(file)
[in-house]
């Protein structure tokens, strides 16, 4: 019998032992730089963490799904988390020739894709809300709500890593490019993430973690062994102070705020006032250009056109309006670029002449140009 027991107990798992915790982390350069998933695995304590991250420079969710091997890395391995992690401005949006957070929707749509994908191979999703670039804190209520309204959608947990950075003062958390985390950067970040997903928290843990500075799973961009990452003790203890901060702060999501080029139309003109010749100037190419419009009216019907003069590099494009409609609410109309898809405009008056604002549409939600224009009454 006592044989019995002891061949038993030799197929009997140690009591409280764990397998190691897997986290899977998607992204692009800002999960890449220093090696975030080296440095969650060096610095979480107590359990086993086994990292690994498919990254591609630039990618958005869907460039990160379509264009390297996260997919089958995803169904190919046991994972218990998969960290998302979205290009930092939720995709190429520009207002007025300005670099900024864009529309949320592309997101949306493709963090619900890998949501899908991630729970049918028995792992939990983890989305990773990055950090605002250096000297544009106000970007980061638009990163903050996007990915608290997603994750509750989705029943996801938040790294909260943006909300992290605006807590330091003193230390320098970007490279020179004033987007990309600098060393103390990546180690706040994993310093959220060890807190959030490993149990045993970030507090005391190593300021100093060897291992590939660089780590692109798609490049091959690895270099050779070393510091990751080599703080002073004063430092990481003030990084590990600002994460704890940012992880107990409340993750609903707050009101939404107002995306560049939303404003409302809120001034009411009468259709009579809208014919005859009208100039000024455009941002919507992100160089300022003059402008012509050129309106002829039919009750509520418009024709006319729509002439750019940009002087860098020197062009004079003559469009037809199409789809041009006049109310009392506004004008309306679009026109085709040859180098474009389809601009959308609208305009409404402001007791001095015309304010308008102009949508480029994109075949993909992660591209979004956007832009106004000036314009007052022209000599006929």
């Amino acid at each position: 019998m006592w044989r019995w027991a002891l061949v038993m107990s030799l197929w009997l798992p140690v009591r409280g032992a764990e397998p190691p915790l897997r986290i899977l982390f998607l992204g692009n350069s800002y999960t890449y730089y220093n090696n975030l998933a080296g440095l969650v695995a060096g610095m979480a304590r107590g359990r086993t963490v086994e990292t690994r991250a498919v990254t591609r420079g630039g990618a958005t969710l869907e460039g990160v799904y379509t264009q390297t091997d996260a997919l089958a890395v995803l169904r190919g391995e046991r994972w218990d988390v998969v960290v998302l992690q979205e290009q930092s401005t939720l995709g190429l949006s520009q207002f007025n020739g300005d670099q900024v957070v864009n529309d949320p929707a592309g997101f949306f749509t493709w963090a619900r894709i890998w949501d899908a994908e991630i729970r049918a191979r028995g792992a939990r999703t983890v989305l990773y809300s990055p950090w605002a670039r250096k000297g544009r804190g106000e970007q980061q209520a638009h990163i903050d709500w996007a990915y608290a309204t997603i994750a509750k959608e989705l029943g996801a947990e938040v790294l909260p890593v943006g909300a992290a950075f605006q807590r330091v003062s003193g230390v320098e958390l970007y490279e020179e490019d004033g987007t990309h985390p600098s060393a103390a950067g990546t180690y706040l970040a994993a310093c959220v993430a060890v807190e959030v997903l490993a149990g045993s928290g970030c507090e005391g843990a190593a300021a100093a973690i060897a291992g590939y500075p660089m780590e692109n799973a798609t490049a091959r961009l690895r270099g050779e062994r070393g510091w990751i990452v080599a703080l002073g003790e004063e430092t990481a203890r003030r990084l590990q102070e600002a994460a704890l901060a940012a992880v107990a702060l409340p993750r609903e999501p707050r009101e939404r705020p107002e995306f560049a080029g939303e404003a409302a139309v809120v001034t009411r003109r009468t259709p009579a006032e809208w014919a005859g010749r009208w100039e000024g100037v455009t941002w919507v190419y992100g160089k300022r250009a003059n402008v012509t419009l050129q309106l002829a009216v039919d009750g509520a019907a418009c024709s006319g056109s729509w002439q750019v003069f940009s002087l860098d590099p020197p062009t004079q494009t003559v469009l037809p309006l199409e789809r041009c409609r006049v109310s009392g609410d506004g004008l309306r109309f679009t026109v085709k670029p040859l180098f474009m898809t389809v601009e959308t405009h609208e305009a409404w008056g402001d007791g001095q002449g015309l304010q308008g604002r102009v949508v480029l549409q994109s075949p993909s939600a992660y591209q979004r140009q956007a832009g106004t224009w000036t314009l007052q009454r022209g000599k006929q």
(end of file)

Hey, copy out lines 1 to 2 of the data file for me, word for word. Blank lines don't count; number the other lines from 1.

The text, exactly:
[in-house]
């Protein structure tokens, strides 16, 4: 019998032992730089963490799904988390020739894709809300709500890593490019993430973690062994102070705020006032250009056109309006670029002449140009 027991107990798992915790982390350069998933695995304590991250420079969710091997890395391995992690401005949006957070929707749509994908191979999703670039804190209520309204959608947990950075003062958390985390950067970040997903928290843990500075799973961009990452003790203890901060702060999501080029139309003109010749100037190419419009009216019907003069590099494009409609609410109309898809405009008056604002549409939600224009009454 006592044989019995002891061949038993030799197929009997140690009591409280764990397998190691897997986290899977998607992204692009800002999960890449220093090696975030080296440095969650060096610095979480107590359990086993086994990292690994498919990254591609630039990618958005869907460039990160379509264009390297996260997919089958995803169904190919046991994972218990998969960290998302979205290009930092939720995709190429520009207002007025300005670099900024864009529309949320592309997101949306493709963090619900890998949501899908991630729970049918028995792992939990983890989305990773990055950090605002250096000297544009106000970007980061638009990163903050996007990915608290997603994750509750989705029943996801938040790294909260943006909300992290605006807590330091003193230390320098970007490279020179004033987007990309600098060393103390990546180690706040994993310093959220060890807190959030490993149990045993970030507090005391190593300021100093060897291992590939660089780590692109798609490049091959690895270099050779070393510091990751080599703080002073004063430092990481003030990084590990600002994460704890940012992880107990409340993750609903707050009101939404107002995306560049939303404003409302809120001034009411009468259709009579809208014919005859009208100039000024455009941002919507992100160089300022003059402008012509050129309106002829039919009750509520418009024709006319729509002439750019940009002087860098020197062009004079003559469009037809199409789809041009006049109310009392506004004008309306679009026109085709040859180098474009389809601009959308609208305009409404402001007791001095015309304010308008102009949508480029994109075949993909992660591209979004956007832009106004000036314009007052022209000599006929």